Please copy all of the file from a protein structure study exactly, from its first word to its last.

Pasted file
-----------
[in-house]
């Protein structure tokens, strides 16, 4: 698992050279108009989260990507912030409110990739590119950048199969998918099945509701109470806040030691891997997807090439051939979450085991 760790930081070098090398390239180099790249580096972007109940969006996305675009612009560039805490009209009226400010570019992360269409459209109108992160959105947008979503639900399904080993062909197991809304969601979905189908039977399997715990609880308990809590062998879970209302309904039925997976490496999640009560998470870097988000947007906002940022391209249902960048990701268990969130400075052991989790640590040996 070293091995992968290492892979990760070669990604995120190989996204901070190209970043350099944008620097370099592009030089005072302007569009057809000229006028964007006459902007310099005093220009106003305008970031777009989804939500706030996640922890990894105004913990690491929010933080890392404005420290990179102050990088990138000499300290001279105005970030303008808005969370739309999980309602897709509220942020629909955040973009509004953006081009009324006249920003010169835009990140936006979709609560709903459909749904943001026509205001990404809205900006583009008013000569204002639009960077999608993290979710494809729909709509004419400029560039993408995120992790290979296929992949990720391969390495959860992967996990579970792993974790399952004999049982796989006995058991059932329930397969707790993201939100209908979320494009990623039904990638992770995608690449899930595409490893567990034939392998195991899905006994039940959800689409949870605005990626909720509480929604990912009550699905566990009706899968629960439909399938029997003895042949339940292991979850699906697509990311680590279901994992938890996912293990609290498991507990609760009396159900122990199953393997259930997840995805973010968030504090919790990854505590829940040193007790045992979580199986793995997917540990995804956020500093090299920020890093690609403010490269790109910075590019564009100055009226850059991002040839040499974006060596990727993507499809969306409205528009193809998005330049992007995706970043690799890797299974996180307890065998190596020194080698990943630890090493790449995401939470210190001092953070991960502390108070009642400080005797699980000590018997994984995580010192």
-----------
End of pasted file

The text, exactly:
[in-house]
């Protein structure tokens, strides 16, 4: 698992050279108009989260990507912030409110990739590119950048199969998918099945509701109470806040030691891997997807090439051939979450085991 760790930081070098090398390239180099790249580096972007109940969006996305675009612009560039805490009209009226400010570019992360269409459209109108992160959105947008979503639900399904080993062909197991809304969601979905189908039977399997715990609880308990809590062998879970209302309904039925997976490496999640009560998470870097988000947007906002940022391209249902960048990701268990969130400075052991989790640590040996 070293091995992968290492892979990760070669990604995120190989996204901070190209970043350099944008620097370099592009030089005072302007569009057809000229006028964007006459902007310099005093220009106003305008970031777009989804939500706030996640922890990894105004913990690491929010933080890392404005420290990179102050990088990138000499300290001279105005970030303008808005969370739309999980309602897709509220942020629909955040973009509004953006081009009324006249920003010169835009990140936006979709609560709903459909749904943001026509205001990404809205900006583009008013000569204002639009960077999608993290979710494809729909709509004419400029560039993408995120992790290979296929992949990720391969390495959860992967996990579970792993974790399952004999049982796989006995058991059932329930397969707790993201939100209908979320494009990623039904990638992770995608690449899930595409490893567990034939392998195991899905006994039940959800689409949870605005990626909720509480929604990912009550699905566990009706899968629960439909399938029997003895042949339940292991979850699906697509990311680590279901994992938890996912293990609290498991507990609760009396159900122990199953393997259930997840995805973010968030504090919790990854505590829940040193007790045992979580199986793995997917540990995804956020500093090299920020890093690609403010490269790109910075590019564009100055009226850059991002040839040499974006060596990727993507499809969306409205528009193809998005330049992007995706970043690799890797299974996180307890065998190596020194080698990943630890090493790449995401939470210190001092953070991960502390108070009642400080005797699980000590018997994984995580010192």